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Removing Fuel from Costa Concordia

Over the weekend news broke that salvage crews are beginning to pump the 500,000 gallons of fuel aboard the wrecked cruise liner Costa Concordia. The operation is a welcome relief to environmentalists, who worried that a fuel leak would be devastating to the local flora and fauna, especially in the protected marine sanctuary where the wreck lies.

I had heard that the area where Costa Concordia ran aground was part of a marine sanctuary, so I decided to learn more about it. The island of Giglio is one of seven islands that are part of Italy’s Tuscan Archipelago National Park. The park claims to be the largest marine sanctuary in Europe, protecting some 140,000 acres of sea, and tens of thousands of acres of land. The national park is home to a wide variety of flora and fauna.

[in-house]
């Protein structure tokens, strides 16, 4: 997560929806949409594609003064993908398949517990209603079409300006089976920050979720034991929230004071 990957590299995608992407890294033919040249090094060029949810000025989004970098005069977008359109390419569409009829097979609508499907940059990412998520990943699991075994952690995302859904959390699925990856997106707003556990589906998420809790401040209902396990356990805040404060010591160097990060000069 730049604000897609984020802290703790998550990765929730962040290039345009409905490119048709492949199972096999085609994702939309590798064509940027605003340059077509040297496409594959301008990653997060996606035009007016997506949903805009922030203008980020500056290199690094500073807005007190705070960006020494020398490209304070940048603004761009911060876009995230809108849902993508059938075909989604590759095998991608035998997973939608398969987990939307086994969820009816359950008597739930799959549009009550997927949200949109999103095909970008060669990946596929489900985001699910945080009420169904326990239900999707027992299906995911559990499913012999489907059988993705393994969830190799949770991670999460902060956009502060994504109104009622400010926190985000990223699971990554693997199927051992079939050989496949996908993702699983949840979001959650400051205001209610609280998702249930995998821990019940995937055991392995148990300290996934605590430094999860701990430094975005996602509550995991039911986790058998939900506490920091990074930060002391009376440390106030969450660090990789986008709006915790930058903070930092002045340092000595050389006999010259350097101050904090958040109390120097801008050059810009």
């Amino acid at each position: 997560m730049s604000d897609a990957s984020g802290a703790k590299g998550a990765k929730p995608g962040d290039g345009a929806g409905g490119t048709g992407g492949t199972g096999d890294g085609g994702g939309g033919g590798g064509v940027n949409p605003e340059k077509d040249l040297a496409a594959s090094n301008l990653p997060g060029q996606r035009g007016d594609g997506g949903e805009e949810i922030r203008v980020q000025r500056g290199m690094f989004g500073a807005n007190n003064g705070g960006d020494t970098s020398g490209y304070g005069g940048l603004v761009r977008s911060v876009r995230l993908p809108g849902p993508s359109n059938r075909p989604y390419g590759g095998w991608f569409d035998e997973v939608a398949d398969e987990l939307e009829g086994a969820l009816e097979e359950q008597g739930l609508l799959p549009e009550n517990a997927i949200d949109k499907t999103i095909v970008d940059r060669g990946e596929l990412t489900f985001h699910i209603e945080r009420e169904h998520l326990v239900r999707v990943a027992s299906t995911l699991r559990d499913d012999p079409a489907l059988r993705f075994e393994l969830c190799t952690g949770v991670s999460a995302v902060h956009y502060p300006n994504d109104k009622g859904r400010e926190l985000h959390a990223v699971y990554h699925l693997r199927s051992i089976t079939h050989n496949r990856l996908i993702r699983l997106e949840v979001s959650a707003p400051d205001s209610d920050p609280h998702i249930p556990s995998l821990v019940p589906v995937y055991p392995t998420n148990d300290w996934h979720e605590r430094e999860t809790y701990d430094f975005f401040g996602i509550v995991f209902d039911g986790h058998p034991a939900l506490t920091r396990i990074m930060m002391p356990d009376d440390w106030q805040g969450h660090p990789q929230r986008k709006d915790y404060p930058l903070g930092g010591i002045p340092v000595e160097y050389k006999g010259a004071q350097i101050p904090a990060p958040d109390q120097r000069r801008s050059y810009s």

Images from the wreck of the Monitor, now a vibrant coral reef in a protected Marine Sanctuary

Until now, weather had prevented salvage crews from pumping the fuel, but they are working 24 hours a day to remove fuel from the 15 tanks on board. The salvage company spearheading the operation, Smit Salvage, estimates that it will take a full 28 days to remove all the fuel.

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